Friends: When a young man who lives alone suddenly finds himself hosting a family of eight, he has to keep his wits about him in this drama by Kobo Abe. Through Nov. 21. $10-$35. Brava Theater Center, 2781 24th St. (at York), 647-2822.

Ghost Train Coming: A struggling sex worker is visited by the reincarnation of Elvis, in this gritty, surreal, and campy comedy by Charles Pike. Through Nov. 22. The Garage, 975 Howard (at Sixth St.), 289-2000.

Girl Crazy: George and Ira Gershwin's musical comedy, in which a New York sophisticate moves to a dude ranch. A 42nd Street Moon production. Through Nov. 16. Eureka Theatre, 215 Jackson (at Front), 788-7469.

Joe Turner's Come and Gone: Tony Award–nominated actor Delroy Lindo directs August Wilson's African-American epic about a man traumatized by seven years on a chain gang. Through Dec. 14. Berkeley Repertory's Roda Theatre, 2015 Addison (at Shattuck), Berkeley, 510-647-2949.

Last Yiddish Poet: Two irreverent comedians meet up with the mythical "last" Yiddish poet, in this drama by Corey Fischer, Albert Greenberg, and Naomi Newman. Through Dec. 14. Traveling Jewish Theatre, 470 Florida (at Mariposa), 522-0786.

Long Day's Journey into Night: Eugene O'Neill's play, directed by Susan Jackson. Nov. 13-22. Diego Rivera Theater/CCSF, 50 Phelan (at Judson), 239-3100.

The Monk: Based on a 1795 novel by Matthew Lewis, this is a gothic tale of a 17th-century Spanish friar led into dissolution by an impoverished nun and a dissolute aristocrat. Staged by No Nude Men Productions. Through Nov. 22. Exit Stage Left, 156 Eddy (at Taylor), 673-3847.

Rita Moreno: Actress Moreno performs songs and stage shorts. Through Nov. 23. The Rrazz Room at Hotel Nikko, 222 Mason (at Ellis), 866-468-3399.

No Parole: An autobiographical comedy by Carlo D'Amore. Starting Nov. 13. Thursdays-Saturdays. Continues through Dec. 13. The Marsh, 1062 Valencia (at 22nd St.), 826-5750.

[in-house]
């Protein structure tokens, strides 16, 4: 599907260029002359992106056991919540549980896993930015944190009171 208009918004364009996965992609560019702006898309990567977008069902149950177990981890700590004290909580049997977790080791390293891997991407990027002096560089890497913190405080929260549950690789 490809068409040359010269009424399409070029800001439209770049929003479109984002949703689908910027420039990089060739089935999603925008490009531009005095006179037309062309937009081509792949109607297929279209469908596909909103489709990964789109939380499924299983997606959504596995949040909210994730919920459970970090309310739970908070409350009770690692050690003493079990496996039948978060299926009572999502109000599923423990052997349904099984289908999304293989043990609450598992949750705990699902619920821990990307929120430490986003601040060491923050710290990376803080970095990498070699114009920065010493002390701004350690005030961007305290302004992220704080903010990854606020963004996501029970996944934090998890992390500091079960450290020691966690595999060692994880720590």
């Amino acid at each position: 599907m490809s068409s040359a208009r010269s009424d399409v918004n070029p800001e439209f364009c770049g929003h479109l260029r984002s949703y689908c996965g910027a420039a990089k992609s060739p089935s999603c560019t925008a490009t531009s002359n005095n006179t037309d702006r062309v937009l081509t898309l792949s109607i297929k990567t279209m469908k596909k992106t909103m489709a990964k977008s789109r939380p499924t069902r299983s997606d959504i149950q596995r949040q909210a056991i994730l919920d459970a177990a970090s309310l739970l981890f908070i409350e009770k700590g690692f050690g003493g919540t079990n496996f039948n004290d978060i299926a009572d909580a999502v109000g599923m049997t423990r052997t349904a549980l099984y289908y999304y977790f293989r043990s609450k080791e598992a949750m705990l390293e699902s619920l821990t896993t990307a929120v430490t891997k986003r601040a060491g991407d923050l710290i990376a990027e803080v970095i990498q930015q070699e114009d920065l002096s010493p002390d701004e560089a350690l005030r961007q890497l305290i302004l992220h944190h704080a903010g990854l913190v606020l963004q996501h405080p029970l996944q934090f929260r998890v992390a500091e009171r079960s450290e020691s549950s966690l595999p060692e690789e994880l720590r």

Of Mice and Men: John Steinbeck's drama about California migrant field workers during the Great Depression, directed by Keith Phillips and Phaedra Starr. Through Nov. 29. Actors Theatre San Francisco, 855 Bush (at Taylor), 345-1287.

On the Rocks: A comedy by Dina Laura and Mina Radhakrishnan, directed by Craig Ricks. Nov. 13-16. Off-Market Theater, 965 Mission (at Fifth St.), 896-6477.

Katie Rubin & Alicia Dattner: Wednesdays, 7:30 p.m. Continues through Nov. 26. $10-$20. www.975howard.com. The Garage, 975 Howard (at Sixth St.), 289-2000.

Russian on the Side: In this one-man comedy cabaret, Mark Nadler performs musical classics from Stravinsky to Sondheim, dishing gossip on the composers. Through Nov. 16. Marines Memorial Theater, 609 Sutter (at Mason), 771-6900.

Shocktoberfest!! 2008: Elemental Horror: A collection of one-act plays in the style of Grand Guignol terror theater, pitting the players against ice, fire, electro-magnetism, and each other. Through Nov. 22. The Hypnodrome, 575 10th St. (at Bryant), 248-1900.

Tenaya Rocks! A Sexy Geological Cabaret: Tenaya Hurst is a geo-anthropactress — a comedic intersection of geologist, anthropologist, and actress. Through Nov. 15. $20. www.tenayahurst.com. Stage Werx, 533 Sutter (at Powell).

That Horrible In-Between Place: Two women caught at one of life's intersections discuss love, anger, loss, jealousy, and need, in this drama by Gabrielle Gomez. Through Nov. 22. El Teatro de la Esperanza, 2940 16th St. (at South Van Ness), 338-1341.

Towle's Hill: A drama by Mark Kenward that tells the story of Gundlach Bundschu, California's oldest family-owned-and-operated winery. Through Nov. 21. The Marsh, 1062 Valencia (at 22nd St.), 826-5750.

Show Pages
 
My Voice Nation Help
0 comments
Sort: Newest | Oldest
 
©2014 SF Weekly, LP, All rights reserved.
Loading...